I used to have this problem too. I know it's not about restricting. For me, it was kind of a general perfectionism. I had to entirely stop tracking my calories for a while and plan to eat some of my "trigger" foods daily. Foods that I thought were "bad" became part of my daily diet, and they lost their power over me. Also, alternate coping mechanisms are really important. Exercise is a big thing for me. I need to work out to give me that stress release that binge eating used to give me. If there's anything else specifically that I can address, I'd love to help! I've now been completely binge-free since Christmas.

    I'm glad to see someone else has experience with this - well doe for managing to beat the binge for so long! I hope to manage the same soon :smile: A problem I have with trying to incorporate my binge foods is that they are generally "Multi-packed" - two examples being cereal and bread. If I bought a box of cereal with a plan to have one bowl, the chances of my ONLY having one are small :( I may have a go though, thank you jarnold390! :smiley:
  • sophzhr
    sophzhr Posts: 96 Member
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    Have you tried incorporating foods that you binge on into your daily budget? Perhaps that way you'd be less likely to binge.

    The most basic level is that it's calories in versus calories out. If you completely over indulge 2 out of 7 days and keep the other 5 so restricted that you're back at maintenance, it's all the same as if you ate a consistent amount throughout the 7 days. But, your mental health is extremely important and that level of restricting is probably very taxing.

    I wish you all the best!

    I haven't tried it yet...another poster has suggested this too, so I may give it a go :) One of my major triggers though is bread, and I DO have that occasionally as a sandwich at lunch; it only seems to make me want another 10 slices though. :(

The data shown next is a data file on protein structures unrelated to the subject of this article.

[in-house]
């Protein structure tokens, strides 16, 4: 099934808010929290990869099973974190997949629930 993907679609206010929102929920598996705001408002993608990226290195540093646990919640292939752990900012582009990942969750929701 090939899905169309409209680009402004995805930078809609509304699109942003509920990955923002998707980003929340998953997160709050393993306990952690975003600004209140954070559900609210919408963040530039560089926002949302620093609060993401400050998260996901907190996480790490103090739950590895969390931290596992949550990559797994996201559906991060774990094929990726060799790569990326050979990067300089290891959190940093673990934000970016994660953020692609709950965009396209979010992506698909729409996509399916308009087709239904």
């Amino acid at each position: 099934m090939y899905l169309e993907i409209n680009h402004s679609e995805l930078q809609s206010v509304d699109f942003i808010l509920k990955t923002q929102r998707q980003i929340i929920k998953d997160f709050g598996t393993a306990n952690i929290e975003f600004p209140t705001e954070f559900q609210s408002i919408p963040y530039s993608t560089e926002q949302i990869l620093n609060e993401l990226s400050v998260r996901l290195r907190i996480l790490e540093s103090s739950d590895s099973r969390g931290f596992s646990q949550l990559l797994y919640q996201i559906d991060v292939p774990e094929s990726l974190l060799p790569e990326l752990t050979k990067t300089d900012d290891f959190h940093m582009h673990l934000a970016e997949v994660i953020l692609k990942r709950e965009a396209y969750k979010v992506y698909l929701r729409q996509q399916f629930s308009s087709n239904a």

Honestly, the restricted days are quite tough...it certainly wears me out big time. What I find odd is that somehow I simultaneously have the self-discipline to restrict heavily, and yet not enough to stop me from binging :neutral_face:
  • gantzgirl87
    gantzgirl87 Posts: 25 Member
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    I have similar issues, and luckily my episodes have gotten less frequent. I find that I have to stay away from the foods I tend to binge on especially when I'm feeling emotional or will have excess idle time. I just don't buy those foods because I know I won't be able to stop eating them during those times.

    My weakness is mostly crackers and similarly boxed/bagged items. I found it helps to get items that are already portioned so that I am not mindlessly eating out of the box. Also, if I do buy an item that I like to binge on, I will portion it out ahead of time, and track it so that I know what I'm doing in terms of that day.

    I also think it is okay to have an occasional "bad" day as long as we stay accountable for our actions and remember that one day did not get us here and one day won't get us out of this situation. This is a lifetime of learning.

    Good luck.
  • esjones12
    esjones12 Posts: 1,363 Member
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    I would try eating at maintenance every day. If you go over one day, just go back to maintenance the next day. Do this for a few weeks and let your body reset and get used to a more consistent intake. Personally my body has a fit when it doesn't have consistent fuel. If I exercise I have to replace those calories or I get very worn down and hungry and then I tend to "binge".

    While maintaining or having a small manageable deficit....try to work on your emotional issues. You don't have to share what those issues are....but if it is stress, try some workouts. If it is self-image issues, try a hobby that builds self esteem. Etc. Fixing the root cause of your binges is really the way to long-term solve this. Have you tried talking to a dietitian or a therapist about it?

    It is also always good to evaluate your sleep, hydration, stress levels, etc.